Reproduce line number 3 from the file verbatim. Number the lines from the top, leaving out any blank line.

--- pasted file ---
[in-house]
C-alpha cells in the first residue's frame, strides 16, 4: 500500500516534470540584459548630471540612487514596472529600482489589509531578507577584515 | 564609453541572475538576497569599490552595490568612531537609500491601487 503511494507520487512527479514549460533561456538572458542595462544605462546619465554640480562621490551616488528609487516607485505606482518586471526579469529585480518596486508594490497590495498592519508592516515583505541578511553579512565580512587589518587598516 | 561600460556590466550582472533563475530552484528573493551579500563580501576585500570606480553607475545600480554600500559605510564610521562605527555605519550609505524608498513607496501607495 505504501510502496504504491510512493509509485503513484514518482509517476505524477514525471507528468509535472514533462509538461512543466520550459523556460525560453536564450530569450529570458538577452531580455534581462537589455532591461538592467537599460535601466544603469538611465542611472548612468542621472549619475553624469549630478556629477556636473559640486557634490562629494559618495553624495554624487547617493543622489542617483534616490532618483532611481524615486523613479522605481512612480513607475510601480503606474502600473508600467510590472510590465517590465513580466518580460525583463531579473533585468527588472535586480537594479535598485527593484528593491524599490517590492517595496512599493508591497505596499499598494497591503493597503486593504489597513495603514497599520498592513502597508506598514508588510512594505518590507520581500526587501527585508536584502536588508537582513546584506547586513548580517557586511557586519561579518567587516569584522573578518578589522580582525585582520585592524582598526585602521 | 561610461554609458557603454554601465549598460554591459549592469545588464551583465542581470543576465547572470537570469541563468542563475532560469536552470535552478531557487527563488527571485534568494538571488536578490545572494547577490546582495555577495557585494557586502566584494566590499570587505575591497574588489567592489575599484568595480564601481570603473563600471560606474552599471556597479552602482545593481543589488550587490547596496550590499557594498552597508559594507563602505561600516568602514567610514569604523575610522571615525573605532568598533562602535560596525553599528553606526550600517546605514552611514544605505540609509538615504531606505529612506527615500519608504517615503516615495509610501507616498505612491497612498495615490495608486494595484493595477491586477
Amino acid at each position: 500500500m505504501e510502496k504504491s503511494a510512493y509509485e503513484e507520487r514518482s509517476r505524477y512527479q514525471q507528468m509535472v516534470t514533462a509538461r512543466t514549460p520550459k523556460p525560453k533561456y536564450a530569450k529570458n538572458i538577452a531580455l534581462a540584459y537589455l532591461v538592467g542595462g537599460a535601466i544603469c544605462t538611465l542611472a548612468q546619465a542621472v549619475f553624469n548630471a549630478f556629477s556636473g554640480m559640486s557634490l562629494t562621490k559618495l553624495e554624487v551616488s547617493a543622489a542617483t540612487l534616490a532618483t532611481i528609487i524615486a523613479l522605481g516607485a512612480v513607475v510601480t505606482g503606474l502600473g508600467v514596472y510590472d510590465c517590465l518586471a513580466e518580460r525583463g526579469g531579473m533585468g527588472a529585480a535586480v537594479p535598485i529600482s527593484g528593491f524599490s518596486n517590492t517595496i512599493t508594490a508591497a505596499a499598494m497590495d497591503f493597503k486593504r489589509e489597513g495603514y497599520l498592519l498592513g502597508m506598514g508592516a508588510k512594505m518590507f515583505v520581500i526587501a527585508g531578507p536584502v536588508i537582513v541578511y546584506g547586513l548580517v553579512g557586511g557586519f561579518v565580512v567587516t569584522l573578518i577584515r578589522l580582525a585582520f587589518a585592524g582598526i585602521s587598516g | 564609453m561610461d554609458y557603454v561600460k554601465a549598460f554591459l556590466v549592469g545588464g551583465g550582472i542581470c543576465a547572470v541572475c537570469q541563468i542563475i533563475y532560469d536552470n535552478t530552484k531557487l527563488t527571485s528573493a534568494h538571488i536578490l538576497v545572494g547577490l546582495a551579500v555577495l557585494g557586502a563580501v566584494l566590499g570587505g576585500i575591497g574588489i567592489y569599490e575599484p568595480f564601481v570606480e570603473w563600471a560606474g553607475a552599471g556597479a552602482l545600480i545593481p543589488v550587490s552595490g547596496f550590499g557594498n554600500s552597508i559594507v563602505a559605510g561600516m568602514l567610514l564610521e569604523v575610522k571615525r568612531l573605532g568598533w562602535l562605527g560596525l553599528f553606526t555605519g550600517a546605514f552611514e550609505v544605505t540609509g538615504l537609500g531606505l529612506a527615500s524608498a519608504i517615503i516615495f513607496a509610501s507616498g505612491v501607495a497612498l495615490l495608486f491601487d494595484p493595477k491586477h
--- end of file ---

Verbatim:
Amino acid at each position: 500500500m505504501e510502496k504504491s503511494a510512493y509509485e503513484e507520487r514518482s509517476r505524477y512527479q514525471q507528468m509535472v516534470t514533462a509538461r512543466t514549460p520550459k523556460p525560453k533561456y536564450a530569450k529570458n538572458i538577452a531580455l534581462a540584459y537589455l532591461v538592467g542595462g537599460a535601466i544603469c544605462t538611465l542611472a548612468q546619465a542621472v549619475f553624469n548630471a549630478f556629477s556636473g554640480m559640486s557634490l562629494t562621490k559618495l553624495e554624487v551616488s547617493a543622489a542617483t540612487l534616490a532618483t532611481i528609487i524615486a523613479l522605481g516607485a512612480v513607475v510601480t505606482g503606474l502600473g508600467v514596472y510590472d510590465c517590465l518586471a513580466e518580460r525583463g526579469g531579473m533585468g527588472a529585480a535586480v537594479p535598485i529600482s527593484g528593491f524599490s518596486n517590492t517595496i512599493t508594490a508591497a505596499a499598494m497590495d497591503f493597503k486593504r489589509e489597513g495603514y497599520l498592519l498592513g502597508m506598514g508592516a508588510k512594505m518590507f515583505v520581500i526587501a527585508g531578507p536584502v536588508i537582513v541578511y546584506g547586513l548580517v553579512g557586511g557586519f561579518v565580512v567587516t569584522l573578518i577584515r578589522l580582525a585582520f587589518a585592524g582598526i585602521s587598516g | 564609453m561610461d554609458y557603454v561600460k554601465a549598460f554591459l556590466v549592469g545588464g551583465g550582472i542581470c543576465a547572470v541572475c537570469q541563468i542563475i533563475y532560469d536552470n535552478t530552484k531557487l527563488t527571485s528573493a534568494h538571488i536578490l538576497v545572494g547577490l546582495a551579500v555577495l557585494g557586502a563580501v566584494l566590499g570587505g576585500i575591497g574588489i567592489y569599490e575599484p568595480f564601481v570606480e570603473w563600471a560606474g553607475a552599471g556597479a552602482l545600480i545593481p543589488v550587490s552595490g547596496f550590499g557594498n554600500s552597508i559594507v563602505a559605510g561600516m568602514l567610514l564610521e569604523v575610522k571615525r568612531l573605532g568598533w562602535l562605527g560596525l553599528f553606526t555605519g550600517a546605514f552611514e550609505v544605505t540609509g538615504l537609500g531606505l529612506a527615500s524608498a519608504i517615503i516615495f513607496a509610501s507616498g505612491v501607495a497612498l495615490l495608486f491601487d494595484p493595477k491586477h